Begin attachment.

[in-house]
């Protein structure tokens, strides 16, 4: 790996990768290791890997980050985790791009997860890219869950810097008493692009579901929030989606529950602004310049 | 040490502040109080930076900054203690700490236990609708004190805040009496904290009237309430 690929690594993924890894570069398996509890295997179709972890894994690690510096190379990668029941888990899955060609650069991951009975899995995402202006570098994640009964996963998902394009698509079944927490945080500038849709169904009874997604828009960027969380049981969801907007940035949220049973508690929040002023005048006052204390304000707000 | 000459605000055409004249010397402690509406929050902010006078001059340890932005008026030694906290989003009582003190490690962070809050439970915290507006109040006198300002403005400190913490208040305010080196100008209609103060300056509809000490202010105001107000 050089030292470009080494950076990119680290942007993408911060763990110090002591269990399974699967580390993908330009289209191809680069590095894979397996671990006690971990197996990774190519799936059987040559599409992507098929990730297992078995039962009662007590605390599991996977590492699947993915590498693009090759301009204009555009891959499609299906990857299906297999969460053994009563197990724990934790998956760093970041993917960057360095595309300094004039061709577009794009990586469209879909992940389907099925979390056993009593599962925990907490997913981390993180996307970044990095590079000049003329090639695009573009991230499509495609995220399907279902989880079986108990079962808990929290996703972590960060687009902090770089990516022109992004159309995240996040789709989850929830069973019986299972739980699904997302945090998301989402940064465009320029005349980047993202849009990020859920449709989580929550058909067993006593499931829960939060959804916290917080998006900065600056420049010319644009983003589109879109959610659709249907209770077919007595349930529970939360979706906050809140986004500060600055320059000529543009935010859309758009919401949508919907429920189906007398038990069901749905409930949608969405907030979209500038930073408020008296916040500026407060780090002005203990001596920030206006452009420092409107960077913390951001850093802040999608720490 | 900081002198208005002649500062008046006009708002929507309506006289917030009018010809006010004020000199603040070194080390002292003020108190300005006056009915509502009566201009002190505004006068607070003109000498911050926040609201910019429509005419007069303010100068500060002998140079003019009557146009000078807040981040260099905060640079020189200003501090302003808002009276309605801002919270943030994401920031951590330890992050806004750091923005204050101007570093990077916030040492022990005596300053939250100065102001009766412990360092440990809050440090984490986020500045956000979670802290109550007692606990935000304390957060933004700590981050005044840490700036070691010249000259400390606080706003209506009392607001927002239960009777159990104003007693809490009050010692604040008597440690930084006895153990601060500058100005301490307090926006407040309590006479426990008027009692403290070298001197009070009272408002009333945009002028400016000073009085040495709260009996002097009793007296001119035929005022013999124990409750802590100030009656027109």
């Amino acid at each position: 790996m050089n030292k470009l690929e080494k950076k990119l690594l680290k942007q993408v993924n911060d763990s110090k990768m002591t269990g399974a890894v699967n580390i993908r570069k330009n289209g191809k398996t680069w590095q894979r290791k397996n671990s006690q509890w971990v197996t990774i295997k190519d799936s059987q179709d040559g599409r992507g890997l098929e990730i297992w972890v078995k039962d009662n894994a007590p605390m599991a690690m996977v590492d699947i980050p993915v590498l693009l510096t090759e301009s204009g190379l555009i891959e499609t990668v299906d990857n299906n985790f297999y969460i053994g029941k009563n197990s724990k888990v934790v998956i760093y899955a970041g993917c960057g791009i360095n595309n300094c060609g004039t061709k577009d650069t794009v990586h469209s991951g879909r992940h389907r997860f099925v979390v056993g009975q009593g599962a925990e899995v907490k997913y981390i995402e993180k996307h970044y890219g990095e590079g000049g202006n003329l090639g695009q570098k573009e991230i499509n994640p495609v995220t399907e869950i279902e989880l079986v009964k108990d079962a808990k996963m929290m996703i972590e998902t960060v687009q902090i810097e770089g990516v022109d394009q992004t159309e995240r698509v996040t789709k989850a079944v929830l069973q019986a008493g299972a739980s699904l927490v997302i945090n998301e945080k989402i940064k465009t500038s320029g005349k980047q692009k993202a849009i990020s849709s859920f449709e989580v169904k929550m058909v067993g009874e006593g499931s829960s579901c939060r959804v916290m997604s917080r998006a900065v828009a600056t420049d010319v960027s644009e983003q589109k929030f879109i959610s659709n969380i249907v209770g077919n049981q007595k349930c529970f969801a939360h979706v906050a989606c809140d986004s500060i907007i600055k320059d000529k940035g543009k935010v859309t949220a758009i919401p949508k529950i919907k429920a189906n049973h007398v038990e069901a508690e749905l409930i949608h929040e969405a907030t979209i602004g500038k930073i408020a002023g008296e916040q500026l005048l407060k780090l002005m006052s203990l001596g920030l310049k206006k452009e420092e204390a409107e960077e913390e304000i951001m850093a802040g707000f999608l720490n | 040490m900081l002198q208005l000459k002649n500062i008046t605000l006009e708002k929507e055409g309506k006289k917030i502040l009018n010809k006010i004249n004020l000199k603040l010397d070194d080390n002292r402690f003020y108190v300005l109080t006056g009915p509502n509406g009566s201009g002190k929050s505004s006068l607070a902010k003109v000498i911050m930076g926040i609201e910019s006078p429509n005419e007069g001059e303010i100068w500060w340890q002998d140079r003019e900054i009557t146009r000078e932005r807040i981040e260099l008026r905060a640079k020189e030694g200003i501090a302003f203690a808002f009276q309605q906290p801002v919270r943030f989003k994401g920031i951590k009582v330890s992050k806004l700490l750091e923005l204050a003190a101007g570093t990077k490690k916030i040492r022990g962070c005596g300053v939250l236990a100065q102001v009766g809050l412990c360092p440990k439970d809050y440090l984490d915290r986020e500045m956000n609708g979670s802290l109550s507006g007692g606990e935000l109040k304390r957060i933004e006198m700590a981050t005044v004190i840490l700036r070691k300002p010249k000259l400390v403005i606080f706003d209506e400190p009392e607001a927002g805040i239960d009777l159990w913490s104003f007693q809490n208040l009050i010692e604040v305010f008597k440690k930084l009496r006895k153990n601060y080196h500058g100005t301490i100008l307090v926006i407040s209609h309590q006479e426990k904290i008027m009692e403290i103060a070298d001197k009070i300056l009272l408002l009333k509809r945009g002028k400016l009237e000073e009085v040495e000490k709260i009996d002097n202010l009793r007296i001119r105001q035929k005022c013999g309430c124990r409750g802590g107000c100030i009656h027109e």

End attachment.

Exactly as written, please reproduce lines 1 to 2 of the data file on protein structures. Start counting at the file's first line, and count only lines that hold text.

[in-house]
């Protein structure tokens, strides 16, 4: 790996990768290791890997980050985790791009997860890219869950810097008493692009579901929030989606529950602004310049 | 040490502040109080930076900054203690700490236990609708004190805040009496904290009237309430 690929690594993924890894570069398996509890295997179709972890894994690690510096190379990668029941888990899955060609650069991951009975899995995402202006570098994640009964996963998902394009698509079944927490945080500038849709169904009874997604828009960027969380049981969801907007940035949220049973508690929040002023005048006052204390304000707000 | 000459605000055409004249010397402690509406929050902010006078001059340890932005008026030694906290989003009582003190490690962070809050439970915290507006109040006198300002403005400190913490208040305010080196100008209609103060300056509809000490202010105001107000 050089030292470009080494950076990119680290942007993408911060763990110090002591269990399974699967580390993908330009289209191809680069590095894979397996671990006690971990197996990774190519799936059987040559599409992507098929990730297992078995039962009662007590605390599991996977590492699947993915590498693009090759301009204009555009891959499609299906990857299906297999969460053994009563197990724990934790998956760093970041993917960057360095595309300094004039061709577009794009990586469209879909992940389907099925979390056993009593599962925990907490997913981390993180996307970044990095590079000049003329090639695009573009991230499509495609995220399907279902989880079986108990079962808990929290996703972590960060687009902090770089990516022109992004159309995240996040789709989850929830069973019986299972739980699904997302945090998301989402940064465009320029005349980047993202849009990020859920449709989580929550058909067993006593499931829960939060959804916290917080998006900065600056420049010319644009983003589109879109959610659709249907209770077919007595349930529970939360979706906050809140986004500060600055320059000529543009935010859309758009919401949508919907429920189906007398038990069901749905409930949608969405907030979209500038930073408020008296916040500026407060780090002005203990001596920030206006452009420092409107960077913390951001850093802040999608720490 | 900081002198208005002649500062008046006009708002929507309506006289917030009018010809006010004020000199603040070194080390002292003020108190300005006056009915509502009566201009002190505004006068607070003109000498911050926040609201910019429509005419007069303010100068500060002998140079003019009557146009000078807040981040260099905060640079020189200003501090302003808002009276309605801002919270943030994401920031951590330890992050806004750091923005204050101007570093990077916030040492022990005596300053939250100065102001009766412990360092440990809050440090984490986020500045956000979670802290109550007692606990935000304390957060933004700590981050005044840490700036070691010249000259400390606080706003209506009392607001927002239960009777159990104003007693809490009050010692604040008597440690930084006895153990601060500058100005301490307090926006407040309590006479426990008027009692403290070298001197009070009272408002009333945009002028400016000073009085040495709260009996002097009793007296001119035929005022013999124990409750802590100030009656027109």